Well-Known Economist Dubs Current Agriculture Recession "The Grinder"

Dr. David Kohl says the current economic reset is called "the grinder," impacting both the financial and mental state of farmers. ( Farm Journal )

It's the twists and turns that come with farming causing a tightening of balance sheets on farms across the country.

“I think you're going to see a decline this year,” said Kris Kaven, a farmer in Nebraska. “Even if our yields trend higher, there will be a decline. I think everybody is tightening their belts a little bit.”

Kaven says he's not making any big changes to the farm as neighbors are also sticking with the status quo in order to withstand tough economic times.

“We've been in a six-year agriculture economic reset,” said David Kohl, professor emeritus, Virigina Tech University. “In the 1980s it was like our curveball dropped off the table and slowly came back after four years. This one I call the “grinder,” and it's having a real impact not only on the financial, but also the emotions of agriculture producers out there.

The bleak picture is eating into both the mental and financial state of farmers. Creighton University's August Rural Mainstreet Index (RMI) revealed a third of ag bankers are starting to turn down more ag loans.

“I wouldn't say we're declining more loans,” said Archie Brown, president of First Financial Bank. “We're working much more closely with our borrowers.”

Alan Hoskins of American Farm Mortgage said while he's not seeing a big uptick in delinquency rates today, it could become a reality next spring.

“I would anticipate on the cash grains side, delinquencies may not start showing its head until February, March of next year.”

University of Missouri’s Pat Westhoff said the tariff relief aid payments through the Market Facilitation Program (MFP) aren't even enough to make all producers whole today.

“Even with the payments that farmers will get from the market facilitation program, it’s not enough to make up for those lost market receipts,” said Westhoff.

Bountiful bushels are leading some corn farmers to better margins this year.

“If yields prove to be as high as they’re currently being estimated by USDA, you could actually see an increase in returns to corn producers, for example this year,” said Westhoff. “Corn prices are currently expected to be about a dime higher than last year, and with a big crop as well, that could actually mean more receipts to corn farmers.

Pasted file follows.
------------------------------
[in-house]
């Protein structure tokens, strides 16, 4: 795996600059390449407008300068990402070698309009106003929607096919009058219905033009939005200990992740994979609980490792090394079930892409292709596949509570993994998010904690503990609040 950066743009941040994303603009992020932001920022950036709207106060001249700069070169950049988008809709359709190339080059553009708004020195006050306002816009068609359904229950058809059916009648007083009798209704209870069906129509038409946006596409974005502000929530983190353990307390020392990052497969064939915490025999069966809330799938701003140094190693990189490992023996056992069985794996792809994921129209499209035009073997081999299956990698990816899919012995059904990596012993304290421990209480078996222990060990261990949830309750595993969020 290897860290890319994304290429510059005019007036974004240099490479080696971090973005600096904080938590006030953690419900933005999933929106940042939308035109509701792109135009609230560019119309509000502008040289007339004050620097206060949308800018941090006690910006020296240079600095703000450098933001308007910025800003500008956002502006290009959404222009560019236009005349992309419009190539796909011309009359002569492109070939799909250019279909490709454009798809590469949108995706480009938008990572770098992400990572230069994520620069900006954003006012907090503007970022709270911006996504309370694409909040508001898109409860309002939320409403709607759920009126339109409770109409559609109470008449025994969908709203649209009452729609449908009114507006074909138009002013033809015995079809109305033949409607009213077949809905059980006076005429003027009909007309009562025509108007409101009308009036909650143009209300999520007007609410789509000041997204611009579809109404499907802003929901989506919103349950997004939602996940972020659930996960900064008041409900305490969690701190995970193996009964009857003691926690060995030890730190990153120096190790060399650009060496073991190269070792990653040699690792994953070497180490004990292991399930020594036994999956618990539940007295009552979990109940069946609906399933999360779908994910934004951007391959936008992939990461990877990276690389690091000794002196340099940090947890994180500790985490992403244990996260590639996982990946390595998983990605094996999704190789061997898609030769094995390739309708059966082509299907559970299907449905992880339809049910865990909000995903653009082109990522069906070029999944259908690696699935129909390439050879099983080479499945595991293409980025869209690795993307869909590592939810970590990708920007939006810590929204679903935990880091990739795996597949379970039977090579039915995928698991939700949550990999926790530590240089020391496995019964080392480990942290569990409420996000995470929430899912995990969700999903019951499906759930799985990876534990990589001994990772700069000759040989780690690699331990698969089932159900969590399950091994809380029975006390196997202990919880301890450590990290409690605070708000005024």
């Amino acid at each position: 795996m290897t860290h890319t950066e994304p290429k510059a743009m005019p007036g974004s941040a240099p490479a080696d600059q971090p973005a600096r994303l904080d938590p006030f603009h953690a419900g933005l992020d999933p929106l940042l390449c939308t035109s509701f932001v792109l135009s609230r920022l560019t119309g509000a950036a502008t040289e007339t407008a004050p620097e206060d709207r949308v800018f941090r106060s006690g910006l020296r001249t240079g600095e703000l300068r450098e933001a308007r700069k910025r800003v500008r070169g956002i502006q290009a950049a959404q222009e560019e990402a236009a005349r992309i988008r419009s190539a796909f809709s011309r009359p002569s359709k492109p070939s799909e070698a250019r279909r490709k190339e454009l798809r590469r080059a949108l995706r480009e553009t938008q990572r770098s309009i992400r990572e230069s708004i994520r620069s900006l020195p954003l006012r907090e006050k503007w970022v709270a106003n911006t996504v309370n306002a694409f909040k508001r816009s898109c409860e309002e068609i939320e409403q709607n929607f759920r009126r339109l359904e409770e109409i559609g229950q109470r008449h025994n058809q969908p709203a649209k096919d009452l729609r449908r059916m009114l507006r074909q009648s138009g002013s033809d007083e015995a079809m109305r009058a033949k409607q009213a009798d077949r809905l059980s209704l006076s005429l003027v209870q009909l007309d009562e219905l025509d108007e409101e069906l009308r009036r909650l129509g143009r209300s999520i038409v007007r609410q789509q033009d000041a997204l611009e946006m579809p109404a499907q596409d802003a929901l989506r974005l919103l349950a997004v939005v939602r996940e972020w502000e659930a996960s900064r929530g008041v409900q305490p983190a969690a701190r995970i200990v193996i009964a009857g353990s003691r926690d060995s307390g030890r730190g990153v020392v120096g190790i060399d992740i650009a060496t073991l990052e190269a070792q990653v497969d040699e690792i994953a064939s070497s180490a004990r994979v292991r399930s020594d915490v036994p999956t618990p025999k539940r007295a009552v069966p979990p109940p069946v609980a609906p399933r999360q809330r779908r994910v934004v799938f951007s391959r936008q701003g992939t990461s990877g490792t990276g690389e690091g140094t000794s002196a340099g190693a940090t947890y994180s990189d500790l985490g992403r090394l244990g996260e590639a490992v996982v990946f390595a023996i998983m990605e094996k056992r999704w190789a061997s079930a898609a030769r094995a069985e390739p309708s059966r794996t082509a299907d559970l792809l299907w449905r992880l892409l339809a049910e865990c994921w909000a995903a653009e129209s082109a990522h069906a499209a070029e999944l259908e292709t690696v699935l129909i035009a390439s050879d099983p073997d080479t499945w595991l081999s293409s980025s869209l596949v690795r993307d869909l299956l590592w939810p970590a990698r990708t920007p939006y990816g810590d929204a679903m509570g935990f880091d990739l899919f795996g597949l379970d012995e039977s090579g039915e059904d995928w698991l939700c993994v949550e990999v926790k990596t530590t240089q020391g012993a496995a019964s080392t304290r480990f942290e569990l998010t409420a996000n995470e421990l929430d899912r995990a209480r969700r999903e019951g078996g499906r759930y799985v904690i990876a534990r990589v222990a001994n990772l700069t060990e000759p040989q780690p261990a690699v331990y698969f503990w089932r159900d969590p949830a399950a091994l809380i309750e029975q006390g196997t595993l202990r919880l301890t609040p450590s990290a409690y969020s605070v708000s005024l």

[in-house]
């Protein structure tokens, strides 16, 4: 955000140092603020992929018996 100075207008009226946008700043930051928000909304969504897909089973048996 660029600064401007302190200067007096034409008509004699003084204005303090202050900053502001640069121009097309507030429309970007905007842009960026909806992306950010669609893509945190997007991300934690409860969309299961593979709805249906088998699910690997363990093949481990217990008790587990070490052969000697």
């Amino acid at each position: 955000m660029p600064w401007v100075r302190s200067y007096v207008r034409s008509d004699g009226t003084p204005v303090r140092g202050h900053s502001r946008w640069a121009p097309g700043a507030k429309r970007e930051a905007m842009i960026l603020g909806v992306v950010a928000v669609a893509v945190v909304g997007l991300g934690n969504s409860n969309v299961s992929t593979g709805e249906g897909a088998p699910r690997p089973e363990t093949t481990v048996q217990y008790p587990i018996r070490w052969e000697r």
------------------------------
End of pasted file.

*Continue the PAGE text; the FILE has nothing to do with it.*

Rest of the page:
Kohl said beyond production, he's started analyzing what some producers are doing to fare better than others.

“What we're finding is a certain group of producers are getting a higher percentage of the income, and those people generally have a higher business IQ,” said Kohl.

More than just a keen sense of business, it's also those holding on to owned land that are witnessing better returns.

“We're six years in on this one thing that's holding us up is our land values,” said Kohl. “If land values start coming off, we could be in some serious trouble. Think about this – land is $2.8 trillion of the $3.5 trillion farm balance sheet. So, it's 81 percent of the balance sheet, and so it still gives producers the option to refinance.”

From an ag lenders’ view, Hoskins said there are two main groups of farmers handling the headwinds best.

“Having a good handle on where they are financially, having a good working capital, understanding their cash flow,” said Hoskins.

The second are producers who had a good marketing plan, able to sell grain and put profits on the books. On the other side, dairy producers seem to be struggling the most.

“Obviously they have more operating cycles per year than the tradition grain farm, so they feel the pain quicker,” said Hoskins. “Dairy has been depressed longer than what we've seen on the corn and bean side.”

Brown said each year, First Financial does a stress test with its ag portfolio, and in every situation, communication is key.

“The biggest thing is come in, lay out all the cards, help the banker really understand what's happening with their operation, because there may be some solutions - depending on how much debts already on the balance sheet, what the assets are - there may be some solutions to work through some things over a longer period,” said Brown.

He said those conversations can often lead to viable solutions.

“Maybe they spent some money on equipment out of cash, and we can turn around and say ‘no, let's put that on a term loan and put some cash back into the farm,” said Brown. “It's those kinds of things we can do, but it starts with a conversation coming to the bank.”

Hoskins agreed, saying as farmers mentally and physically prepare for conversations this fall, don't go into those talks with any fear.

“I think they should prepare by number 1, having numbers ready to talk about, and number 2, and more importantly, not fearing the conversation. it should not be an adversarial situation,” said Hoskins. “It should be the case of a producer talking to their lender in the form of an advisor.”

He says a lender should be a partner, not an enemy.

“Don't assume that your lender is the only lender that exists,” said Hoskins. “As the case in most situations, get a second opinion or a third opinion, because different institutions have different philosophies.”

As farmers harvest another year's crop, 2019 may be more of the same...

“In our baseline update that we did in august based on the current situation we project another year of sub $9 soybean prices in 2019,” said Westhoff.

As price pain pinches farms across the country, these key conversations with bankers this fall may be the lifeline to help farms survive another year.